Women's 100m Hurdles: Puerto Rico's Jasmine Camacho-Quinn redeemed an early exit in Rio, defeating world record-holder Keni Harrison of the U.S. to win her nation's first women's track and field gold medal. The winning time of 12.37, while still incredibly respectable, wasn't as fast as her semifinal in which she broke the Olympic record in 12.26. Harrison's silver capped a five-year quest since missing the U.S. Olympic team in 2016, after which she took down the all-time record weeks later and watched as the U.S. swept the podium.
Men's Steeplechase: Two-time world medalist Soufiane El Bakkali of Morocco, who just missed the Rio podium in fourth, found an extra gear near the final water jump to claim gold, becoming the first non-Kenyan to win the event since the boycotted 1980 Moscow Games.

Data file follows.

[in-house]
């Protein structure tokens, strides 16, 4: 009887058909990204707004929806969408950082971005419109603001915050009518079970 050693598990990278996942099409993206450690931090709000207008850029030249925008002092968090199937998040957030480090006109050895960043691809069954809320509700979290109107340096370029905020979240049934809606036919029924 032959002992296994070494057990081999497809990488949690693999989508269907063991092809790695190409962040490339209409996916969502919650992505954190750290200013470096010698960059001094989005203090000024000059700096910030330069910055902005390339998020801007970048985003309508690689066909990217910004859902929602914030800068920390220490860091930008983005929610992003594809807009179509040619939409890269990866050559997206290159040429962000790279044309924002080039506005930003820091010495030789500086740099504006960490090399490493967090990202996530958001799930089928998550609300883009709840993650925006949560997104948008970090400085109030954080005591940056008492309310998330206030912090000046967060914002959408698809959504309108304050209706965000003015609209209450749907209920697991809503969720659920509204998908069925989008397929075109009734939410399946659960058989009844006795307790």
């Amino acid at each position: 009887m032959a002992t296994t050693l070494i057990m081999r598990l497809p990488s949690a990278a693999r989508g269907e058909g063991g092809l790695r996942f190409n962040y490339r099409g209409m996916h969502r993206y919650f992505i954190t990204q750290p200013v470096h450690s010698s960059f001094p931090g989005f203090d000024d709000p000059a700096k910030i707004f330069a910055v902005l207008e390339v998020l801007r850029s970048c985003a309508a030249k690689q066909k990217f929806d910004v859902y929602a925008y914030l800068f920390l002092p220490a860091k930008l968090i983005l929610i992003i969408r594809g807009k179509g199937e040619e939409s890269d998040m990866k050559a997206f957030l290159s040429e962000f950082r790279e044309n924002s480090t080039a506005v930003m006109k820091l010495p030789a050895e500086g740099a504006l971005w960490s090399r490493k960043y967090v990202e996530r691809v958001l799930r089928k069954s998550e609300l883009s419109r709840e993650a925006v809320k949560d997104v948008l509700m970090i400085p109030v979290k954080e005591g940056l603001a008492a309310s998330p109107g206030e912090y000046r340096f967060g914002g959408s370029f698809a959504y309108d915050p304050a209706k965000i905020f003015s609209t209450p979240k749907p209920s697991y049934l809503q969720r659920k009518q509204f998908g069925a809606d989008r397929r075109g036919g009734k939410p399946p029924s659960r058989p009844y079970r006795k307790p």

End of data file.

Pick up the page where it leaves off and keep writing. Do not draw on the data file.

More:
Women's 5000m: Sifan Hassan of the Netherlands, having memorably overcome a fall earlier in the day in the 1500m qualifying round, checked one of three boxes in her unprecedented middle-long distance triple attempt, capturing gold in the 5000m on a rain-soaked Olympic Stadium track for her first-ever Games medal.
Men's 400m Hurdles: One of the greatest races of all time – if not the greatest. Karsten Warholm of Norway nearly shaved a full second off his world record from early July, clocking an extraordinary 45.94 for gold. American Rai Benjamin won silver, also beating the past all-time mark in 46.17, breaking Kevin Young's 46.78 American record, the previous world record Warholm took down. Brazilian Alison Dos Santos earned bronze in 46.72, which weeks prior would've taken down Young's record, set 29 years ago at the 1992 Barcelona Games.